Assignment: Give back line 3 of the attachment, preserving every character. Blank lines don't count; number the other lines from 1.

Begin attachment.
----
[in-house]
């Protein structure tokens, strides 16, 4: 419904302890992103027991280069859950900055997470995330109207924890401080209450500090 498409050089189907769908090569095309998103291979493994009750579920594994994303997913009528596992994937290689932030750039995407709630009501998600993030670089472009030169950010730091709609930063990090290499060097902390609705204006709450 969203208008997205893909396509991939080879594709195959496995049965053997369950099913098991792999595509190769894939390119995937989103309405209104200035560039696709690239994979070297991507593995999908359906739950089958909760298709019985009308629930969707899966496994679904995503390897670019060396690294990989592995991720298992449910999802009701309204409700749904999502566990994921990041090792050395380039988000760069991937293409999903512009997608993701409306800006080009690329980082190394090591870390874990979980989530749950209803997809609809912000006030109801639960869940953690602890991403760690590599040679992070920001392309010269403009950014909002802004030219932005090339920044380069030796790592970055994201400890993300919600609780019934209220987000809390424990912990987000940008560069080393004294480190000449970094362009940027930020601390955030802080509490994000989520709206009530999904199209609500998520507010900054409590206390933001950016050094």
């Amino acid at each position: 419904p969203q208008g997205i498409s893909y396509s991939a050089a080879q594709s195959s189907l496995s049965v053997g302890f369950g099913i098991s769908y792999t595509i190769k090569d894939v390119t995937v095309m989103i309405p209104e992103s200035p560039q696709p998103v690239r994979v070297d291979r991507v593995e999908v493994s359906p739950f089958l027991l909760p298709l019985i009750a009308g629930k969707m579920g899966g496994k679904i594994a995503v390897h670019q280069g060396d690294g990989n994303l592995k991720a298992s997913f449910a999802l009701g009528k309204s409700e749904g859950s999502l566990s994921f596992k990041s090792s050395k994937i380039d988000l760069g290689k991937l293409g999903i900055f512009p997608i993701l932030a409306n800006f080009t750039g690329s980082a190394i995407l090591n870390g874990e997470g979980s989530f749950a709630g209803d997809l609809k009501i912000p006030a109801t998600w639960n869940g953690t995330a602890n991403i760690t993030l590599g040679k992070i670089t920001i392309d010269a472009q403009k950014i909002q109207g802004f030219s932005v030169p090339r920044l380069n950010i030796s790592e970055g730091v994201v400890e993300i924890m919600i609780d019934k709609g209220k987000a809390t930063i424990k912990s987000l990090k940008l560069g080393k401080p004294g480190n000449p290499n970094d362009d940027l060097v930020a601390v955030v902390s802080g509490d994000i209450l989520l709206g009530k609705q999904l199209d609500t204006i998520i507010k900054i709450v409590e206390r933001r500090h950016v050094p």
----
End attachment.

């Amino acid at each position: 419904p969203q208008g997205i498409s893909y396509s991939a050089a080879q594709s195959s189907l496995s049965v053997g302890f369950g099913i098991s769908y792999t595509i190769k090569d894939v390119t995937v095309m989103i309405p209104e992103s200035p560039q696709p998103v690239r994979v070297d291979r991507v593995e999908v493994s359906p739950f089958l027991l909760p298709l019985i009750a009308g629930k969707m579920g899966g496994k679904i594994a995503v390897h670019q280069g060396d690294g990989n994303l592995k991720a298992s997913f449910a999802l009701g009528k309204s409700e749904g859950s999502l566990s994921f596992k990041s090792s050395k994937i380039d988000l760069g290689k991937l293409g999903i900055f512009p997608i993701l932030a409306n800006f080009t750039g690329s980082a190394i995407l090591n870390g874990e997470g979980s989530f749950a709630g209803d997809l609809k009501i912000p006030a109801t998600w639960n869940g953690t995330a602890n991403i760690t993030l590599g040679k992070i670089t920001i392309d010269a472009q403009k950014i909002q109207g802004f030219s932005v030169p090339r920044l380069n950010i030796s790592e970055g730091v994201v400890e993300i924890m919600i609780d019934k709609g209220k987000a809390t930063i424990k912990s987000l990090k940008l560069g080393k401080p004294g480190n000449p290499n970094d362009d940027l060097v930020a601390v955030v902390s802080g509490d994000i209450l989520l709206g009530k609705q999904l199209d609500t204006i998520i507010k900054i709450v409590e206390r933001r500090h950016v050094p």